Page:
On Tue, Aug 30, 2016 at 01:41:59PM +0200, Lars Schneider wrote:
> >> + git checkout -- test test.t test.i &&
> >> +
> >> + mkdir generated-test-data &&
> >> + for i in $(test_seq 1 $T0021_LARGE_FILE_SIZE)
> >> + do
> >> + RANDOM_STRING="$(test-genrandom end $i | tr -dc "A-Za-z0-9" )"
> >> + ROT_RANDOM_STRING="$(echo $RANDOM_STRING | ./rot13.sh )"
> > In earlier iteration of loop with lower $i, what guarantees that
> > some bytes survive "tr -dc"?
> Nothing really, good catch! The seed "end" produces as first character always
> "S" which would survive "tr -dc". However, that is clunky. I will always set
> as first character in $RANDOM_STRING to mitigate the problem.
It seems odd that you would generate a larger set of random bytes and
then throw most of them away (about 1 in 5, on average). So you don't
actually know how long your inputs are, and you're wasting time
generating bytes which are discarded.
The goal looks like it is just to clean up the string to only-ASCII
characters. Perhaps converting to to base64 or hex would be conceptually
test-genrandom ... |
perl -pe 's/./hex(ord($&))/sge'
> > I do not quite get the point of this complexity. You are using
> > exactly the same seed "end" every time, so in the first round you
> > have 1M of SP, letter '1', letter 'S' (from the genrandom), then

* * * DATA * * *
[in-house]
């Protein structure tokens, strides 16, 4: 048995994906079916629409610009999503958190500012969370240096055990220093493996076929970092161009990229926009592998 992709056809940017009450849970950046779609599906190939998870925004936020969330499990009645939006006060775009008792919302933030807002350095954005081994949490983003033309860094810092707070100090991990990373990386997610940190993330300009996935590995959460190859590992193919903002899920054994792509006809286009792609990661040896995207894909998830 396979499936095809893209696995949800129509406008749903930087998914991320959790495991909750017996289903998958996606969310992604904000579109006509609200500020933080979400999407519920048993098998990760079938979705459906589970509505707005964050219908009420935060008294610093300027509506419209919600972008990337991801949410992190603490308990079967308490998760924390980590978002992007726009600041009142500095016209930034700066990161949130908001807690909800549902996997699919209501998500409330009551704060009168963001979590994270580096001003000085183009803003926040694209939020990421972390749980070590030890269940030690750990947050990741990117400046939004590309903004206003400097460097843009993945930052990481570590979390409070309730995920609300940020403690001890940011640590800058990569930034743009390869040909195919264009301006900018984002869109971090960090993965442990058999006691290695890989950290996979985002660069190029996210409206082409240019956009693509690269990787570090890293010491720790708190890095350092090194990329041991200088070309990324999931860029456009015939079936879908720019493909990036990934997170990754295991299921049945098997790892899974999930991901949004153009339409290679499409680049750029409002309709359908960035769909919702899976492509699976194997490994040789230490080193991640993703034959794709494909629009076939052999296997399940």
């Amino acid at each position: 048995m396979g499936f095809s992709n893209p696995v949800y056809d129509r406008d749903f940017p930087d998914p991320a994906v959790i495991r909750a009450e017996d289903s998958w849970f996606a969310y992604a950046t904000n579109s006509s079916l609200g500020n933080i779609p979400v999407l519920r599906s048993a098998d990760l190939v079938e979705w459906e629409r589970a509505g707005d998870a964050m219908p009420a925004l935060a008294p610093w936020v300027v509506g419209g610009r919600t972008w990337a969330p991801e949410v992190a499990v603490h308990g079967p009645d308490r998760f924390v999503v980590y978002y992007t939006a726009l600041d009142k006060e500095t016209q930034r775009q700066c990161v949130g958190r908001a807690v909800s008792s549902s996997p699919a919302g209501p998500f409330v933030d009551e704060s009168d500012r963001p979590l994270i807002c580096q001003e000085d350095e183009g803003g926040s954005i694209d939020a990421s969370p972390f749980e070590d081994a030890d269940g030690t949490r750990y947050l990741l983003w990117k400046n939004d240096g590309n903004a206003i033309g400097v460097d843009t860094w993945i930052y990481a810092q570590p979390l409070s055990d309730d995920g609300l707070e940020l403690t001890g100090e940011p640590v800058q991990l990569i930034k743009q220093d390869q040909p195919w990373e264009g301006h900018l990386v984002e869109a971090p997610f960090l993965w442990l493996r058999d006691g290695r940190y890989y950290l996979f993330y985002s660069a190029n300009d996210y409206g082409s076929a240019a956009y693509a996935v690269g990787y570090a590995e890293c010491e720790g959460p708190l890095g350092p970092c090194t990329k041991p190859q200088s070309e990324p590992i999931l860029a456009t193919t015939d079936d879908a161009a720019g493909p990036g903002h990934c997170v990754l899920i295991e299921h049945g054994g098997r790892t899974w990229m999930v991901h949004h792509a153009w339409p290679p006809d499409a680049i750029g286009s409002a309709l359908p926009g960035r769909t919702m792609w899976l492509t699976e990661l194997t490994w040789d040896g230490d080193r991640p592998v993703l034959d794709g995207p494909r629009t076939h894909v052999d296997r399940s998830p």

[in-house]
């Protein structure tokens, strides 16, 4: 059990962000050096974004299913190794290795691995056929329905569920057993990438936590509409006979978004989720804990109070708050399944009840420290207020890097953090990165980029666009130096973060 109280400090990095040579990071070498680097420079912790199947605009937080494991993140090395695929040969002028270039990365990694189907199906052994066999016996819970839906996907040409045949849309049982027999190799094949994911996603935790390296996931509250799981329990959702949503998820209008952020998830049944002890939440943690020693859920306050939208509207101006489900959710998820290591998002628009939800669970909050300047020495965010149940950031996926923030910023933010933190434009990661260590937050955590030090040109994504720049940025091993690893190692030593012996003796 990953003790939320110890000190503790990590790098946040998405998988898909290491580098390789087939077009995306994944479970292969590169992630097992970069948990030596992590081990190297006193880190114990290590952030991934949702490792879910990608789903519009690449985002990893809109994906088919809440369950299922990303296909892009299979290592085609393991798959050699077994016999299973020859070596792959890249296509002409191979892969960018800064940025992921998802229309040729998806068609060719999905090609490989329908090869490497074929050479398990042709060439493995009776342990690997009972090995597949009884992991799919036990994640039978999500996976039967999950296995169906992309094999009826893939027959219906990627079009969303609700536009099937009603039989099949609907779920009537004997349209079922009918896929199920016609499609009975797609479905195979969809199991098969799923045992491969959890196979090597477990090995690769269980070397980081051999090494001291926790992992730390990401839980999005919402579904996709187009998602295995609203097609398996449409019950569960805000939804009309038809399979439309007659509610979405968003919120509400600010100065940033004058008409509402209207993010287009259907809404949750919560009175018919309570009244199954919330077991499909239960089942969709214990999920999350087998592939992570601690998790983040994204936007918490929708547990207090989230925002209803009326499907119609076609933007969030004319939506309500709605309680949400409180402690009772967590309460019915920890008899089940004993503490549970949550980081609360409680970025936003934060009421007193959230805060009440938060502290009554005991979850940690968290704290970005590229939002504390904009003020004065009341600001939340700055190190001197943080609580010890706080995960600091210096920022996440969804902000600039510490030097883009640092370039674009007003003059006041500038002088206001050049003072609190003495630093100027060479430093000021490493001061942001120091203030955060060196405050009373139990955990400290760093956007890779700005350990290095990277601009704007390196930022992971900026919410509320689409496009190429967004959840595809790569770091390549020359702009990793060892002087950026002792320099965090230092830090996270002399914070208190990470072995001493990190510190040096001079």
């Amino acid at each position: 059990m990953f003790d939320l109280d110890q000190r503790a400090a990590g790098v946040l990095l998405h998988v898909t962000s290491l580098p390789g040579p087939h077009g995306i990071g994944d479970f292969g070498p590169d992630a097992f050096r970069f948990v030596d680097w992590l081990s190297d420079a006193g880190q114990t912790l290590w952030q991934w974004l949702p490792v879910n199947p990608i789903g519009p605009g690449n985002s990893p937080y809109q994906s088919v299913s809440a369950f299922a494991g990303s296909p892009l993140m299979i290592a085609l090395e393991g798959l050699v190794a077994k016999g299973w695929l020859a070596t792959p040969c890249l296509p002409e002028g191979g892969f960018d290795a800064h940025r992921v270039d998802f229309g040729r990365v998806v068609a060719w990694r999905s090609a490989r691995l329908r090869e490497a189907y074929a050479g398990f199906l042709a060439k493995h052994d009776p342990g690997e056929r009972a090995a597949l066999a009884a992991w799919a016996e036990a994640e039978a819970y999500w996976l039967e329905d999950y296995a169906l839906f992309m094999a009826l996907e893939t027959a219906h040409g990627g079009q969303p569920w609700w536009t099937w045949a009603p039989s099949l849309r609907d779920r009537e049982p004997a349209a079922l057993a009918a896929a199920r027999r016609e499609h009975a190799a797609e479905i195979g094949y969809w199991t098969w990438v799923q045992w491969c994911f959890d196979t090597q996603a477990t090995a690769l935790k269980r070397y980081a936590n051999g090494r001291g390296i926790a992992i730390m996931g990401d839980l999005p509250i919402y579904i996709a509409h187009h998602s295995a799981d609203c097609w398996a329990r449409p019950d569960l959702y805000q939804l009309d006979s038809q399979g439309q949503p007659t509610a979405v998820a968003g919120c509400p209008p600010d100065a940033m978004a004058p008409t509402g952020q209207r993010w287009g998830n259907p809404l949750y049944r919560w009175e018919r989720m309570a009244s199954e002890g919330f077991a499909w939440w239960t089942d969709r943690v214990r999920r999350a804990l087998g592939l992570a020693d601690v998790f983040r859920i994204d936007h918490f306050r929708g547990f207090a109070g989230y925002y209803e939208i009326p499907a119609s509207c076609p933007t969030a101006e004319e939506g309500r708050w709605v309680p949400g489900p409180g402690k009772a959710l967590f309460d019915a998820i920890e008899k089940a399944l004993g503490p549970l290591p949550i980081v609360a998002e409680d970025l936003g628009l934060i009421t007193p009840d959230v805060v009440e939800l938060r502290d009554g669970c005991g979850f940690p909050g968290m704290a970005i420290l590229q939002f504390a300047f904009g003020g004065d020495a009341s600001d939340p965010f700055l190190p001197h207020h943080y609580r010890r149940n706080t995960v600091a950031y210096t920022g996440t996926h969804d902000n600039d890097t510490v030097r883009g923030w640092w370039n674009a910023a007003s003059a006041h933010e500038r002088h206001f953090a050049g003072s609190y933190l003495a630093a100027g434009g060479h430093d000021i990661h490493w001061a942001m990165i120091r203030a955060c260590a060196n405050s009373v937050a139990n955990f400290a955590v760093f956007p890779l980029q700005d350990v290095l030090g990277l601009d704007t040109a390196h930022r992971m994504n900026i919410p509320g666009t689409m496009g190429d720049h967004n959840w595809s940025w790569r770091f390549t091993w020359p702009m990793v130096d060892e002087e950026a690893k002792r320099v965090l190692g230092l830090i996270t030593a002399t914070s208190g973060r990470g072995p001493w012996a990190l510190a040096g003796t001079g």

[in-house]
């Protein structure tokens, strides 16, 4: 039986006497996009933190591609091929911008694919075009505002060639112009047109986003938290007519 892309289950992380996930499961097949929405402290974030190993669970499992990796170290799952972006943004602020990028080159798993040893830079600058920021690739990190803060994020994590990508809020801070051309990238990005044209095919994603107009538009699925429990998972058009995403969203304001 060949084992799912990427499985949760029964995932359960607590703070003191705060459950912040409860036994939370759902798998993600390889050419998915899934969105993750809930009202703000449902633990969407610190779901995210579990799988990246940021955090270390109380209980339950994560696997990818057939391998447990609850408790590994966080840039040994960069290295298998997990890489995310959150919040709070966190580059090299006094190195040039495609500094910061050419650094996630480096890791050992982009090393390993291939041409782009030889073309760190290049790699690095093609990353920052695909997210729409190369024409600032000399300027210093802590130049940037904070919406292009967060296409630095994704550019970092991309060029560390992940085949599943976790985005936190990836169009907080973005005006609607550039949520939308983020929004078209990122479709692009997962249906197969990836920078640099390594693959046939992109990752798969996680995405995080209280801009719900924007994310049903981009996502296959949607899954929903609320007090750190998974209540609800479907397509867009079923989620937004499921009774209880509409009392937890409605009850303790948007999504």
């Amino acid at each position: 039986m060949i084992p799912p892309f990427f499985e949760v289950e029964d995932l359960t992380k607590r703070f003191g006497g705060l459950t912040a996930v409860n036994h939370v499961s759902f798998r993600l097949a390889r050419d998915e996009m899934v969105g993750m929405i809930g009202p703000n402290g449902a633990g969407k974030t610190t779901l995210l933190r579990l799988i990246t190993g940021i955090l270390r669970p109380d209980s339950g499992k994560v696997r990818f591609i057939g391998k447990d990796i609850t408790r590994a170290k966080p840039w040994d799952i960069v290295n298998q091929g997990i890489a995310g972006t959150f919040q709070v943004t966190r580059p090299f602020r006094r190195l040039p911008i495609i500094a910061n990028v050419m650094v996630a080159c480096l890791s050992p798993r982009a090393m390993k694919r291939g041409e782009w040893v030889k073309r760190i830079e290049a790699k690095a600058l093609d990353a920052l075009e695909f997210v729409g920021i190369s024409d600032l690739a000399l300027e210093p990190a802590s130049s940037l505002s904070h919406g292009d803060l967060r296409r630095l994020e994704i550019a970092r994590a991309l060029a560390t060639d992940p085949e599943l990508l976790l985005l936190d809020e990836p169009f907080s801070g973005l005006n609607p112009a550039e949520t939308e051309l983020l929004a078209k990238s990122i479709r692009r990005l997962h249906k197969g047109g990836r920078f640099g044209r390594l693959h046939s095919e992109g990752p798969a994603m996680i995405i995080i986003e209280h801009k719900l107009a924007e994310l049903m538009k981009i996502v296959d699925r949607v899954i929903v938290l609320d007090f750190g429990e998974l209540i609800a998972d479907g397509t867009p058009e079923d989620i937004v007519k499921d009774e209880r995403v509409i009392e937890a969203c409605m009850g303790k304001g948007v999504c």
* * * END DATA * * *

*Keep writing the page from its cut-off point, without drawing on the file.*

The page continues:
> > in the second round you have 1M of SP, letter '1', letter 'S' and
> > letter 'p' (the last two from the genrandom), and go on. Is it
> > significant for the purpose of your test that the cruft inserted
> > between the repetition of 1M of SP gets longer by one byte but they
> > all share the same prefix (e.g. "1S", "1Sp", "1SpZ", "1SpZT",
> > ... are what you insert between a large run of spaces)?
> The pktline packets have a constant size. If the cruft between 1M of SP
> has a constant size as well then the generated packets for the test data
> would repeat themselves. That's why I increased the length after every 1M
> of SP.
> However, I realized that this test complexity is not necessary. I'll
> simplify it in the next round.
I was also confused by this, and wondered if other patterns (perhaps
using a single longer genrandom) might be applicable. Simplification (or
explanation in comments about what properties the content _needs_ to
have) would be welcome. :)